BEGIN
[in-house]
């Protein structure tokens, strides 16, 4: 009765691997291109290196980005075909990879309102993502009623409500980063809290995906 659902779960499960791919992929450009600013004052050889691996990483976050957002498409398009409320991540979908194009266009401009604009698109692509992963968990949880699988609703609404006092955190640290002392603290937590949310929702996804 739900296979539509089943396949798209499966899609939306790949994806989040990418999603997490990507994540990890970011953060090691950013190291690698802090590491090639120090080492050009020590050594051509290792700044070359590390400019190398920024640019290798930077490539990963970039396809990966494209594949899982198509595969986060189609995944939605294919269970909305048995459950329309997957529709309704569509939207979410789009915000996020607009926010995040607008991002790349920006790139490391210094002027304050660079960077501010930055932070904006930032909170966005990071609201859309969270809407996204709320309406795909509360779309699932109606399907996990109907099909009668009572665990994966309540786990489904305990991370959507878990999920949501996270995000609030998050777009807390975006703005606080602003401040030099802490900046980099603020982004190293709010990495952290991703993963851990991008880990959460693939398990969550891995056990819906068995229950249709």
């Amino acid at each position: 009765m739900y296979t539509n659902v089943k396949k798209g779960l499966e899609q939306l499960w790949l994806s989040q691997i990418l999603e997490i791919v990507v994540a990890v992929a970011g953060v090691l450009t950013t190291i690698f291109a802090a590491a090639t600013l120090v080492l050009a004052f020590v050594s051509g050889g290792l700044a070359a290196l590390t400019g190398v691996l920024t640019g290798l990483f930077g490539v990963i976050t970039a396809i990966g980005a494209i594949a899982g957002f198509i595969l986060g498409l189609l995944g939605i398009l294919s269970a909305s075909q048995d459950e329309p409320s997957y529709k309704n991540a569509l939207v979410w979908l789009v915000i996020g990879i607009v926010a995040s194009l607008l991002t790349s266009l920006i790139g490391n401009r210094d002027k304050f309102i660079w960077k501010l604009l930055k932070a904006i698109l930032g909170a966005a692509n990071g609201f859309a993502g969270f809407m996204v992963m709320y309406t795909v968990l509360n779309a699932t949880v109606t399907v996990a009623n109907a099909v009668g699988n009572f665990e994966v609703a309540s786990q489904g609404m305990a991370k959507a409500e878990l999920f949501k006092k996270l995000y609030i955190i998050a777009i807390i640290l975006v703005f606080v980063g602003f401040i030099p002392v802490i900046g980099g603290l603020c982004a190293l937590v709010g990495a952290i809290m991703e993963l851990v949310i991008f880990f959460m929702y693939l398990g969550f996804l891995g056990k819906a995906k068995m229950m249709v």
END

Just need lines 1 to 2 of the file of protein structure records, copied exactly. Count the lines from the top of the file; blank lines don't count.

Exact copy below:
[in-house]
């Protein structure tokens, strides 16, 4: 009765691997291109290196980005075909990879309102993502009623409500980063809290995906 659902779960499960791919992929450009600013004052050889691996990483976050957002498409398009409320991540979908194009266009401009604009698109692509992963968990949880699988609703609404006092955190640290002392603290937590949310929702996804 739900296979539509089943396949798209499966899609939306790949994806989040990418999603997490990507994540990890970011953060090691950013190291690698802090590491090639120090080492050009020590050594051509290792700044070359590390400019190398920024640019290798930077490539990963970039396809990966494209594949899982198509595969986060189609995944939605294919269970909305048995459950329309997957529709309704569509939207979410789009915000996020607009926010995040607008991002790349920006790139490391210094002027304050660079960077501010930055932070904006930032909170966005990071609201859309969270809407996204709320309406795909509360779309699932109606399907996990109907099909009668009572665990994966309540786990489904305990991370959507878990999920949501996270995000609030998050777009807390975006703005606080602003401040030099802490900046980099603020982004190293709010990495952290991703993963851990991008880990959460693939398990969550891995056990819906068995229950249709």